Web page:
Archive for November 11, 2010

Finding hope in a book-less world

I also finished the Smithsonian magazine 40th anniversary issue on the way back from China.  (It’s a REALLY long trip.)  There were three pieces that I think speak to each other, to point to danger in a book-less world, and a possible reason to have hope.

Kevin Kelly explicitly predicts the end of the book over the next 40 years, and describes how the book-less world will be different:

“In books we find a revealed truth; on the screen we assemble our truth from pieces. On networked screens everything is linked to everything else. The status of a new creation is determined not by the rating given to it by critics but by the degree to which is linked to the rest of the world.”

Vint Cerf’s interview points out (one of) the dangers of this future world:

“[The Web is] a little bit like television. When it arrived there were many expectations that it would improve education and everything else. But what we discovered is there’s a finite amount of quality in the universe, and when there are more channels it has to be cut up into smaller and smaller amounts until finally, every channel delivers close to zero quality, and that’s where we are today, with a few exceptions.”

So Kelly is saying that students won’t read to learn truth from a master — they’ll construct their own truth out of the wide range of what has been written.  And Cerf is saying, “And there’s almost nothing good out there.”  When I read the two of these pieces, I felt dismayed.  It feels like Meno’s paradox. How can you find truth, if you don’t know the truth already?  And isn’t it all the more harder if there’s no or little truth out there to work from?

The hope comes from considering Cerf’s caveat “with a few exceptions.”  There’s something out there.  The student must be diligent in finding it and careful in evaluating it.  The student needs a critical eye.  Maybe that’s actually a huge advantage over where we are today, where students tend to memorize more and sense-make less.

Pre-Web, most people in the United States got their news from only one source.  Even today, how many people get most of their news and viewpoints from Fox News?  How many teachers teach using only one textbook or resource, and how many students use only a single source for learning a given curricular topic?  (And how does that contrast with the number of sources they use when they care about the topic?)  In contrast, how many scientists or doctors use only a single source for all their decisions?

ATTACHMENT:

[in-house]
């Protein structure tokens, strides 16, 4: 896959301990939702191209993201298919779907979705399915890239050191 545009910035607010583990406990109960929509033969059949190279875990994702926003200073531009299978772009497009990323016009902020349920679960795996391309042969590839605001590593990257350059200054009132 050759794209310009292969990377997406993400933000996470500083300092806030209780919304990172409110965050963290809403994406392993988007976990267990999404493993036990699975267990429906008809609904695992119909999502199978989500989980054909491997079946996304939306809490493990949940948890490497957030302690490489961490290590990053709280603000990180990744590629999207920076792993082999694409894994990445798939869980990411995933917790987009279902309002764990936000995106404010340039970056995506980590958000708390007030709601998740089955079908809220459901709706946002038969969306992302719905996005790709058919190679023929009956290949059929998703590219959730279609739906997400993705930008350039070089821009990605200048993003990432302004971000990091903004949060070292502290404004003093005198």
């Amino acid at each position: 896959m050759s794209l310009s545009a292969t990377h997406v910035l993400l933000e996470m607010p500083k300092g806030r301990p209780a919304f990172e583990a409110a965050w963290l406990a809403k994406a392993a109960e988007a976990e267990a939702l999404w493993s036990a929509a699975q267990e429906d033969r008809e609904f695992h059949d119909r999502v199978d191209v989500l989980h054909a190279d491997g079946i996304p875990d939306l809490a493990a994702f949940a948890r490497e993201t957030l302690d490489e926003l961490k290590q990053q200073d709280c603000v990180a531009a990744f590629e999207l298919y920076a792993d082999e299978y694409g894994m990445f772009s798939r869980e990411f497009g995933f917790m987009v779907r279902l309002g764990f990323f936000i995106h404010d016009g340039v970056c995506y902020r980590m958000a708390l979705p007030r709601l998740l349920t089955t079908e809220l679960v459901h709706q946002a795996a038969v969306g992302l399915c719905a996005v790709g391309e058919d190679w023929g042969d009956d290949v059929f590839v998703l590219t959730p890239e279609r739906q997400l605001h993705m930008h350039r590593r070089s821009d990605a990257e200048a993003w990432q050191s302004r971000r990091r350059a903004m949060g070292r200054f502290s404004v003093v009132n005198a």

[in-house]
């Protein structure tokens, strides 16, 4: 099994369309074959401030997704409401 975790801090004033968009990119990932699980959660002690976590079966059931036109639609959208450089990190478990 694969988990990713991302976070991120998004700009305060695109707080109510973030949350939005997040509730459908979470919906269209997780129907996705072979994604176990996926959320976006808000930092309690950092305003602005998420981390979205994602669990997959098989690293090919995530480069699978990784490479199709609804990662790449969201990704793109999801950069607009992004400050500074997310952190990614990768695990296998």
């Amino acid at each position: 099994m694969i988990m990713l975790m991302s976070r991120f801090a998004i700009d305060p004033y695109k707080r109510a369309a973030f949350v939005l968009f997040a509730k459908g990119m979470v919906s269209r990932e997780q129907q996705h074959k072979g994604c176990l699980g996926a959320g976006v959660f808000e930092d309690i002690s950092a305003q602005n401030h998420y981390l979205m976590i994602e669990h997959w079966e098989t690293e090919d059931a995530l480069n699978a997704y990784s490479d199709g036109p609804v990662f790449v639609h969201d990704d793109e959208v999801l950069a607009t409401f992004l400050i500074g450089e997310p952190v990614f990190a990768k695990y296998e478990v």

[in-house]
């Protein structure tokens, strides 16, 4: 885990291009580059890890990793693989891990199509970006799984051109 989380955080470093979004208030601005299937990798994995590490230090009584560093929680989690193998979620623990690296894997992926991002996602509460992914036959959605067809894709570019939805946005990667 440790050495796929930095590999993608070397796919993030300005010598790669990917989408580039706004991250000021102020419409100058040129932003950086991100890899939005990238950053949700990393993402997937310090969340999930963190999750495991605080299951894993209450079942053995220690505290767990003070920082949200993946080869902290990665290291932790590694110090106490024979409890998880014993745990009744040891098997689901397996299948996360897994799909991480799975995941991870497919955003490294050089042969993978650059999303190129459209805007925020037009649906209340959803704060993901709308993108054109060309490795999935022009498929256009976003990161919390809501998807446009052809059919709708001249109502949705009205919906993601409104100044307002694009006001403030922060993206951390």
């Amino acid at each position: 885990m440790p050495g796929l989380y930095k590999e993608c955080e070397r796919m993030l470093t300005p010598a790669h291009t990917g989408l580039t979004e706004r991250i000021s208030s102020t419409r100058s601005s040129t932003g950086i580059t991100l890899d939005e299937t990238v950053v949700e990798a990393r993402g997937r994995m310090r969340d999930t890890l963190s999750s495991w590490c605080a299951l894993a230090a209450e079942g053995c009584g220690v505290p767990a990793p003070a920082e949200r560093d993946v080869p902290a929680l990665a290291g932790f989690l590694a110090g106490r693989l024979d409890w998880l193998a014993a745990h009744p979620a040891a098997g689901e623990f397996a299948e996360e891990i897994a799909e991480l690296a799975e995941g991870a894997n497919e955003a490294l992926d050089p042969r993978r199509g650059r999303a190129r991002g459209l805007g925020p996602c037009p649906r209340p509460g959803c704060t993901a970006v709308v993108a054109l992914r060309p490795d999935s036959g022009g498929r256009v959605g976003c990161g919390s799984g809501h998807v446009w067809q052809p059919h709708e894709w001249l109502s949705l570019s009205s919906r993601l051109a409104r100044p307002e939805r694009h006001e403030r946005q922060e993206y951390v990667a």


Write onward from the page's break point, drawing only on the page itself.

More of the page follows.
It’s a positive direction for people to learn to work to gather information, to have to evaluate it, and to keep going until they come to a personal understanding.  As teachers, we’ll have to help students learn these skills.

I particularly liked the interview with Sabiha Al Khemir, an expert on Islamic art.  I thought that her comments encouraged this style of thinking, to rely less on the expert, and more on the individual student’s effort at assembling “small” pieces at the “intimate” level:

“Making that effort and wanting to find out is part of the duty of each one of us. Most Islamic art is not even signed; most is anonymous. The concept of a masterpiece is not the same as in the West. The concept of the artist is not the same. This is not art that was produced to be hung on the walls. The scale is much smaller, which calls for an intimate relationship. Basically, it is calling you to come close and look, to accept that it is different and try to understand that even though it’s small, it might have something to say. Maybe it’s whispering. Maybe you need to get closer.”

November 11, 2010 at 9:49 am 9 comments

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